Here, woman equals her body only, men are powerless in the face of that body or the mechanism of seduction they project onto it, and as default the sexual act is reduced to a quick fix of energy, a way to leap over the ambiguities.  All diversion and avoidance.  A practice of love in name only.  This indulgent trudging in rutted pathways that once opened out onto our potential for higher capacities now limits us, curtails our roam round force Love as a resource for sorting out, preserving and advancing what is worth keeping in the human animal.

How to shed the primal traits that impede us?  How to stay out in front of our evolution?

We, men and women, are more than our bodies only.  For some time the primary reason for humanity has not been procreation.  Survival’s now dependent on reducing our number.  Can love as practiced become more about birthing something else?  Can love help in the figuring on survival of the species by evolutionary means other than “natural” selection?  This force Love that binds and stirs us is the affirmation of life; life does not reach fulfillment without love. The biggest regret and loss about leaving life is in disconnecting from love, in the dissolution of that connective tissue through which we’ve come to know one another and this life.

And in that regret lies the ambiguous tension between our denial and acceptance of death.  The loss of all we know faced at our final moment alone wreaks havoc in our hearts.  It is courageous to be with Love.  Such being risks, triggers that synapse emotion, making possible connectivity, making possible knowing.  And also its loss.  And there lurks the mysterious frightening that knocks our feet from under us, marks us as vulnerable in need of what sort of strength for how long?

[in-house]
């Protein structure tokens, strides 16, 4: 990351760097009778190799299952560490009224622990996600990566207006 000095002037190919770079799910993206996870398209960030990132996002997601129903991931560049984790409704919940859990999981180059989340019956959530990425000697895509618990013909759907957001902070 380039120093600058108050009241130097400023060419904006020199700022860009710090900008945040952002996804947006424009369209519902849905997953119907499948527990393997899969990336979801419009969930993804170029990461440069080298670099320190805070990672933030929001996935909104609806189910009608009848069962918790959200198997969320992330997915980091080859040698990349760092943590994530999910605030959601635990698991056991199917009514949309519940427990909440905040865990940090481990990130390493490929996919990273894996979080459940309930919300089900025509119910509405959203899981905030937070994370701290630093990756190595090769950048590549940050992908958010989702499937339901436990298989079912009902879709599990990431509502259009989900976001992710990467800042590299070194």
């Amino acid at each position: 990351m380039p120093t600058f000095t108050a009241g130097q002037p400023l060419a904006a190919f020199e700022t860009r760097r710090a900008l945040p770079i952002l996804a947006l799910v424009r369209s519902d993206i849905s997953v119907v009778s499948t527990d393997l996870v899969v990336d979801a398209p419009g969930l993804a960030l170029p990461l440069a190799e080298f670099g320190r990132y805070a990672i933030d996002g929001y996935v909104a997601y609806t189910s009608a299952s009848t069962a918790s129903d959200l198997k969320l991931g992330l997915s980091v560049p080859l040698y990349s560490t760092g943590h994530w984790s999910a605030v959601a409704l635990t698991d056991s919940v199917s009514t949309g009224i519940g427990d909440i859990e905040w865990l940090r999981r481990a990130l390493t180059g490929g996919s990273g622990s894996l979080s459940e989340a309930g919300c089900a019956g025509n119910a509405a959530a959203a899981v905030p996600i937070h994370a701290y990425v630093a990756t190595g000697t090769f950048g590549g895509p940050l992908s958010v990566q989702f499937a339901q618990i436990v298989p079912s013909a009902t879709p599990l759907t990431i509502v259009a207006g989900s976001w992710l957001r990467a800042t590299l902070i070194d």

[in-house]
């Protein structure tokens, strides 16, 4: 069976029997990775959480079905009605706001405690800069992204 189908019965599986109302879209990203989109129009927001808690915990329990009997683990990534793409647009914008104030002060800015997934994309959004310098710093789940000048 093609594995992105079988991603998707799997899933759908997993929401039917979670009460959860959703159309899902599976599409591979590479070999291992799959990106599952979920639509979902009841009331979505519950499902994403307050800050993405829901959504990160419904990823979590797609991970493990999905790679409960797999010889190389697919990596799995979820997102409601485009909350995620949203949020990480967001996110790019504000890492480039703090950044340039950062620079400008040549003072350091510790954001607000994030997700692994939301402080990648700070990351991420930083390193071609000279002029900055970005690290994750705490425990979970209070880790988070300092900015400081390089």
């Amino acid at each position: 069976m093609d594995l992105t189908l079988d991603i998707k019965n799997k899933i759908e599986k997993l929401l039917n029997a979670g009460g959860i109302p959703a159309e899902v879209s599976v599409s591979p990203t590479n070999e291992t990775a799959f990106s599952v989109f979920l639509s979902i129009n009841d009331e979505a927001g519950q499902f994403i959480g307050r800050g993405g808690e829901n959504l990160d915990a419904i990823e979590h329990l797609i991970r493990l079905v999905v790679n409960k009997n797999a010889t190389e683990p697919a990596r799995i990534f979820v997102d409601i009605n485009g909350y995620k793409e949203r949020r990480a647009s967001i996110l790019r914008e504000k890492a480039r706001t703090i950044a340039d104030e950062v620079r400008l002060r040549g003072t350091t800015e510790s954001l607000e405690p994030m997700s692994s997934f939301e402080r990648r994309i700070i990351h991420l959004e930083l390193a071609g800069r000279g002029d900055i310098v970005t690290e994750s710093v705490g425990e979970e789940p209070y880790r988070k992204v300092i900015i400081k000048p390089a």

We practice this required courage through our Narratives.  We explore what it feels like bringing to surface the evolving depth of us, that immaterial/material in a “here, look at this,” holding at arm’s length the internal out to show and share, offering that spark feeling even if but briefly through this fleeting corporeal being.  So that we can re-cognize one to the other and ourselves.

There’s comfort in it, that acknowledgment, yes, my evolving-I like you am here, too, see? In the tracks there, in these stories.  Imagine that!

 
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    • ilona
    • January 13th, 2011

    Annie, thank you for the sturdy shoes and for bravely holding out your hand as guide to explore the complexities of love and loss. I agree with you that Narrative can be a way to find the courage and the path to navigate the death of a loved one. Grief is such a difficult emotion to endure much less express, in fact, when I think about it in our society it almost seems taboo to talk about personal grief. Like old age it’s something we look away from and deny. Part of this is because of the ‘exponential digital’ you talk about – I mean really how many things can we take coming at us? If we can pick and choose then we avoid the difficult for as long as possible until it hits us personally and then as you say hopefully we can find the archetypes that support us though the Narrative stories around us. Looking forward to seeing Bright Star with you next month.

    • Barbara Hartinger
    • March 16th, 2011

    Annie, in response to what you say in your narrative above — that the subject love is so much larger and complex than the its romantic aspect — I throw into the mix that I saw Crouching Tiger Hidden Dragon last night for the second time and it’s been years since the first time. I am biased towards anything done by Ang Lee and who can argue with a soundtrack by Yo Yo Ma?

    That said, I liked it even better this time than the first time on the big screen. This is about young and old love, discipline, patience, standing by your values. It’s also about women in their roles as equals and warriors and how one is not better than the other. It’s also one of the most visually thrilling movies I’ve seen in a long time (next to Avatar, I have to admit). It’s a funny mix of Avatar-like innocence mixed with deep insight into passionate love and deep love built over time.

    Of course, I am inclined towards physical women in meditation-oriented disciplines, and men, too.